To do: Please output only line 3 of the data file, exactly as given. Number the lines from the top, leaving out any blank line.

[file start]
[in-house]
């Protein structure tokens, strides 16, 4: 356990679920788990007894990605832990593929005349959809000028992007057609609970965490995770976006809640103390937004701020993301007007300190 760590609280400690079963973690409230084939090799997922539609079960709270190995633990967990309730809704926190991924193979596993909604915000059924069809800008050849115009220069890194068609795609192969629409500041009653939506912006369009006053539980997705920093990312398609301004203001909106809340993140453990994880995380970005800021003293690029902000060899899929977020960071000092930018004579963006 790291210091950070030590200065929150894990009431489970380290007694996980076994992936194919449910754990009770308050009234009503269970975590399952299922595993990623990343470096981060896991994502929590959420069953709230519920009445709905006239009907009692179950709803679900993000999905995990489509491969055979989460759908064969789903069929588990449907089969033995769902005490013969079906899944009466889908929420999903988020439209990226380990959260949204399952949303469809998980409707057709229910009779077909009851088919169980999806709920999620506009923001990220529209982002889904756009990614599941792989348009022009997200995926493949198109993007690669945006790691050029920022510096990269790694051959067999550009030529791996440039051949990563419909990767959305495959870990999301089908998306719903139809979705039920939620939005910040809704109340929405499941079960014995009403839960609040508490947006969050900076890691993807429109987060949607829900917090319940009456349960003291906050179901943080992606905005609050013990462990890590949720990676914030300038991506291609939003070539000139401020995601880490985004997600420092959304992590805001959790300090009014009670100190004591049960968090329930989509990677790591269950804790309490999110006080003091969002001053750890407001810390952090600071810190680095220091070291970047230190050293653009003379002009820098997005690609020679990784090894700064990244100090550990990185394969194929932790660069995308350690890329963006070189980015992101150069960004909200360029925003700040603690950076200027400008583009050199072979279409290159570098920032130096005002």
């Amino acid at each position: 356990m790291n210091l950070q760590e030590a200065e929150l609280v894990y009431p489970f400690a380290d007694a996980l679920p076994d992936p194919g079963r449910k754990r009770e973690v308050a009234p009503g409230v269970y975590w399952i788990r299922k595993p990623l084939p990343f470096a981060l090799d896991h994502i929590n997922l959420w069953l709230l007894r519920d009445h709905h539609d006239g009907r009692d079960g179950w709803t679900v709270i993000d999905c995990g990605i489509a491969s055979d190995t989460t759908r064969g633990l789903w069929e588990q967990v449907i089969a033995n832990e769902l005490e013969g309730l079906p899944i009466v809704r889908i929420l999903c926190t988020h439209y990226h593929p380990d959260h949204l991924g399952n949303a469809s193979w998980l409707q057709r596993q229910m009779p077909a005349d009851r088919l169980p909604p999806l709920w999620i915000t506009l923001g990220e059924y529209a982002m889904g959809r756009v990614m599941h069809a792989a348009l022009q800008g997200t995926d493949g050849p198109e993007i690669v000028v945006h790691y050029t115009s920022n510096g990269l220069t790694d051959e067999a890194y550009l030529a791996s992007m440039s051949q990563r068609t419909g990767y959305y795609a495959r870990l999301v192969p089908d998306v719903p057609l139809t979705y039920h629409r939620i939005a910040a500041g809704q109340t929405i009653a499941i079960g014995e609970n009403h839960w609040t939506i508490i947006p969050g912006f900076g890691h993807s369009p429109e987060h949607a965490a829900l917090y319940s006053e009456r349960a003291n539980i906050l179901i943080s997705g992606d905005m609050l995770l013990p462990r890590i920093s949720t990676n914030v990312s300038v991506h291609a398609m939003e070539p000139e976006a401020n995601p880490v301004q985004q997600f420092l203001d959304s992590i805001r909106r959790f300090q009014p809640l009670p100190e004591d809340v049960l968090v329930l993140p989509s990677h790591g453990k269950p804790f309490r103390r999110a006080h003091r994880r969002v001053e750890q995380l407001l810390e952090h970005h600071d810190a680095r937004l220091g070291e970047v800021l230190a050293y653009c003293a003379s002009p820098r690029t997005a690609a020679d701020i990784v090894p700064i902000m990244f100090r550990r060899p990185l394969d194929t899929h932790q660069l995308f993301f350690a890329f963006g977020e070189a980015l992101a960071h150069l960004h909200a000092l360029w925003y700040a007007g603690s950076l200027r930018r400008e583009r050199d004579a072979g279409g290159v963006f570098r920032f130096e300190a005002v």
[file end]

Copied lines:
């Amino acid at each position: 356990m790291n210091l950070q760590e030590a200065e929150l609280v894990y009431p489970f400690a380290d007694a996980l679920p076994d992936p194919g079963r449910k754990r009770e973690v308050a009234p009503g409230v269970y975590w399952i788990r299922k595993p990623l084939p990343f470096a981060l090799d896991h994502i929590n997922l959420w069953l709230l007894r519920d009445h709905h539609d006239g009907r009692d079960g179950w709803t679900v709270i993000d999905c995990g990605i489509a491969s055979d190995t989460t759908r064969g633990l789903w069929e588990q967990v449907i089969a033995n832990e769902l005490e013969g309730l079906p899944i009466v809704r889908i929420l999903c926190t988020h439209y990226h593929p380990d959260h949204l991924g399952n949303a469809s193979w998980l409707q057709r596993q229910m009779p077909a005349d009851r088919l169980p909604p999806l709920w999620i915000t506009l923001g990220e059924y529209a982002m889904g959809r756009v990614m599941h069809a792989a348009l022009q800008g997200t995926d493949g050849p198109e993007i690669v000028v945006h790691y050029t115009s920022n510096g990269l220069t790694d051959e067999a890194y550009l030529a791996s992007m440039s051949q990563r068609t419909g990767y959305y795609a495959r870990l999301v192969p089908d998306v719903p057609l139809t979705y039920h629409r939620i939005a910040a500041g809704q109340t929405i009653a499941i079960g014995e609970n009403h839960w609040t939506i508490i947006p969050g912006f900076g890691h993807s369009p429109e987060h949607a965490a829900l917090y319940s006053e009456r349960a003291n539980i906050l179901i943080s997705g992606d905005m609050l995770l013990p462990r890590i920093s949720t990676n914030v990312s300038v991506h291609a398609m939003e070539p000139e976006a401020n995601p880490v301004q985004q997600f420092l203001d959304s992590i805001r909106r959790f300090q009014p809640l009670p100190e004591d809340v049960l968090v329930l993140p989509s990677h790591g453990k269950p804790f309490r103390r999110a006080h003091r994880r969002v001053e750890q995380l407001l810390e952090h970005h600071d810190a680095r937004l220091g070291e970047v800021l230190a050293y653009c003293a003379s002009p820098r690029t997005a690609a020679d701020i990784v090894p700064i902000m990244f100090r550990r060899p990185l394969d194929t899929h932790q660069l995308f993301f350690a890329f963006g977020e070189a980015l992101a960071h150069l960004h909200a000092l360029w925003y700040a007007g603690s950076l200027r930018r400008e583009r050199d004579a072979g279409g290159v963006f570098r920032f130096e300190a005002v």